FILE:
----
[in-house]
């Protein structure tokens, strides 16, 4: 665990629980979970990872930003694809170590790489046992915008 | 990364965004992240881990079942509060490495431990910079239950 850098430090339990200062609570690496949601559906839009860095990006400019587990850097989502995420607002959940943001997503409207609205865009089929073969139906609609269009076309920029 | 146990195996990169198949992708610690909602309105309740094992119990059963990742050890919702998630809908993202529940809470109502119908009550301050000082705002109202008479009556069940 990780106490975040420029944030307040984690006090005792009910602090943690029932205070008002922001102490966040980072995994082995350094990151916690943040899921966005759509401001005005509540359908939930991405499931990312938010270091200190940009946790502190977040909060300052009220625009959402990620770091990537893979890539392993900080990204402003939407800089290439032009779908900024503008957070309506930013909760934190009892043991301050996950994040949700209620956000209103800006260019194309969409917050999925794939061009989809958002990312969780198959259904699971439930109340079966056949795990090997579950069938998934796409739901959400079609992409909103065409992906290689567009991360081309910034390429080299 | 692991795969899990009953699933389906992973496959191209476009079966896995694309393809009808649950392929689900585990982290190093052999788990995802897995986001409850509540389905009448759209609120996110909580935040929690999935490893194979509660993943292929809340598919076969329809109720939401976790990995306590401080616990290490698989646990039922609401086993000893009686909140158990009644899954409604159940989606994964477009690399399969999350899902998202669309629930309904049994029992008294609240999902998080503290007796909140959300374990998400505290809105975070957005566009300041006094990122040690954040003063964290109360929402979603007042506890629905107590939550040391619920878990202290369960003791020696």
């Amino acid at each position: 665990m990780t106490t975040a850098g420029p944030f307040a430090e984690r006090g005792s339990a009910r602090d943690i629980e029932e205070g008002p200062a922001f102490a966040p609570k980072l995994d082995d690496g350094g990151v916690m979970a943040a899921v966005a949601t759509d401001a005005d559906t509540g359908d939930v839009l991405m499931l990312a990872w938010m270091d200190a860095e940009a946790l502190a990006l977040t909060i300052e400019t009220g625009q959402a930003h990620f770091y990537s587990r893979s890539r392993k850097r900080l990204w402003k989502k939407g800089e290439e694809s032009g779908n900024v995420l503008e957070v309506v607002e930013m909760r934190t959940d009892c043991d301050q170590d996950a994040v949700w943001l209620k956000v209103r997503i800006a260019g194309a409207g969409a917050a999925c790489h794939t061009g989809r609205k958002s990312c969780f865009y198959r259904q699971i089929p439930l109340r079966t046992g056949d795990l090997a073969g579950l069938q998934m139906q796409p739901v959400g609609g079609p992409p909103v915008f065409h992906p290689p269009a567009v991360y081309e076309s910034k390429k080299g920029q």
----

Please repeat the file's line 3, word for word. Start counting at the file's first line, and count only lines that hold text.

């Amino acid at each position: 665990m990780t106490t975040a850098g420029p944030f307040a430090e984690r006090g005792s339990a009910r602090d943690i629980e029932e205070g008002p200062a922001f102490a966040p609570k980072l995994d082995d690496g350094g990151v916690m979970a943040a899921v966005a949601t759509d401001a005005d559906t509540g359908d939930v839009l991405m499931l990312a990872w938010m270091d200190a860095e940009a946790l502190a990006l977040t909060i300052e400019t009220g625009q959402a930003h990620f770091y990537s587990r893979s890539r392993k850097r900080l990204w402003k989502k939407g800089e290439e694809s032009g779908n900024v995420l503008e957070v309506v607002e930013m909760r934190t959940d009892c043991d301050q170590d996950a994040v949700w943001l209620k956000v209103r997503i800006a260019g194309a409207g969409a917050a999925c790489h794939t061009g989809r609205k958002s990312c969780f865009y198959r259904q699971i089929p439930l109340r079966t046992g056949d795990l090997a073969g579950l069938q998934m139906q796409p739901v959400g609609g079609p992409p909103v915008f065409h992906p290689p269009a567009v991360y081309e076309s910034k390429k080299g920029q």